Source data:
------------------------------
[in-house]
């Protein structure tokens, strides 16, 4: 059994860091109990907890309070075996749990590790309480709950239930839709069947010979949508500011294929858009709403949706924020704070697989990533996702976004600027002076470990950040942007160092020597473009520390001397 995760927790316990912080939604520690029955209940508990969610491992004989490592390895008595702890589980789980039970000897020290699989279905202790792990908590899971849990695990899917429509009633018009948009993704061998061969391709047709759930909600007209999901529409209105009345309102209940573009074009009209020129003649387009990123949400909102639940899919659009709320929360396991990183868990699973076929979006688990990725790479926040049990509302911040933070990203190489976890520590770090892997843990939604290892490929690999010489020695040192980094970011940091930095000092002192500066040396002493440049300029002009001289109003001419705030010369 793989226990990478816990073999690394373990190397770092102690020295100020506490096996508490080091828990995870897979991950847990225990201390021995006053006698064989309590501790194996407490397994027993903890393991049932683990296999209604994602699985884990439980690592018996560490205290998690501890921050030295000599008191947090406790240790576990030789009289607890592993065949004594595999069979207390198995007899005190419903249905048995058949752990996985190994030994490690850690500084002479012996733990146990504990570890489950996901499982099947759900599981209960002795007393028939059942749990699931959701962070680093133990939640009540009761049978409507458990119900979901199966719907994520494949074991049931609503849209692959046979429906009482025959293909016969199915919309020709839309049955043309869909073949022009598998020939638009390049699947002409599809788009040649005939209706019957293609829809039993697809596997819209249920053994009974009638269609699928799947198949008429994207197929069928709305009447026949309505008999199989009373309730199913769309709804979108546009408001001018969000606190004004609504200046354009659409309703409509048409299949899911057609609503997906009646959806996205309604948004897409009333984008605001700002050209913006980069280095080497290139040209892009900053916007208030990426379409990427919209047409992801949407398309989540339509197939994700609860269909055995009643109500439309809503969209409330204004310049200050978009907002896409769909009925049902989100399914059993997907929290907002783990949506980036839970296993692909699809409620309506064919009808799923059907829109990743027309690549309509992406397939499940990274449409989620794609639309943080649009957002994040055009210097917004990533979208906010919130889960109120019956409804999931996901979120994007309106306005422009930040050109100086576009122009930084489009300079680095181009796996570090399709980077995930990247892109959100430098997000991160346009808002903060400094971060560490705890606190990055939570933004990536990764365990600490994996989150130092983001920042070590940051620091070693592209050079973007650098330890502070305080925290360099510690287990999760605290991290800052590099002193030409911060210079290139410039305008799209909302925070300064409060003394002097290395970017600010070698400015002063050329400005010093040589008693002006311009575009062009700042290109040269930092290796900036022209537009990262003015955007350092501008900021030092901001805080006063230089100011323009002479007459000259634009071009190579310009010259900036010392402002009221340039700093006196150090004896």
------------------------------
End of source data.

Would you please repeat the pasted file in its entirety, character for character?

[in-house]
């Protein structure tokens, strides 16, 4: 059994860091109990907890309070075996749990590790309480709950239930839709069947010979949508500011294929858009709403949706924020704070697989990533996702976004600027002076470990950040942007160092020597473009520390001397 995760927790316990912080939604520690029955209940508990969610491992004989490592390895008595702890589980789980039970000897020290699989279905202790792990908590899971849990695990899917429509009633018009948009993704061998061969391709047709759930909600007209999901529409209105009345309102209940573009074009009209020129003649387009990123949400909102639940899919659009709320929360396991990183868990699973076929979006688990990725790479926040049990509302911040933070990203190489976890520590770090892997843990939604290892490929690999010489020695040192980094970011940091930095000092002192500066040396002493440049300029002009001289109003001419705030010369 793989226990990478816990073999690394373990190397770092102690020295100020506490096996508490080091828990995870897979991950847990225990201390021995006053006698064989309590501790194996407490397994027993903890393991049932683990296999209604994602699985884990439980690592018996560490205290998690501890921050030295000599008191947090406790240790576990030789009289607890592993065949004594595999069979207390198995007899005190419903249905048995058949752990996985190994030994490690850690500084002479012996733990146990504990570890489950996901499982099947759900599981209960002795007393028939059942749990699931959701962070680093133990939640009540009761049978409507458990119900979901199966719907994520494949074991049931609503849209692959046979429906009482025959293909016969199915919309020709839309049955043309869909073949022009598998020939638009390049699947002409599809788009040649005939209706019957293609829809039993697809596997819209249920053994009974009638269609699928799947198949008429994207197929069928709305009447026949309505008999199989009373309730199913769309709804979108546009408001001018969000606190004004609504200046354009659409309703409509048409299949899911057609609503997906009646959806996205309604948004897409009333984008605001700002050209913006980069280095080497290139040209892009900053916007208030990426379409990427919209047409992801949407398309989540339509197939994700609860269909055995009643109500439309809503969209409330204004310049200050978009907002896409769909009925049902989100399914059993997907929290907002783990949506980036839970296993692909699809409620309506064919009808799923059907829109990743027309690549309509992406397939499940990274449409989620794609639309943080649009957002994040055009210097917004990533979208906010919130889960109120019956409804999931996901979120994007309106306005422009930040050109100086576009122009930084489009300079680095181009796996570090399709980077995930990247892109959100430098997000991160346009808002903060400094971060560490705890606190990055939570933004990536990764365990600490994996989150130092983001920042070590940051620091070693592209050079973007650098330890502070305080925290360099510690287990999760605290991290800052590099002193030409911060210079290139410039305008799209909302925070300064409060003394002097290395970017600010070698400015002063050329400005010093040589008693002006311009575009062009700042290109040269930092290796900036022209537009990262003015955007350092501008900021030092901001805080006063230089100011323009002479007459000259634009071009190579310009010259900036010392402002009221340039700093006196150090004896």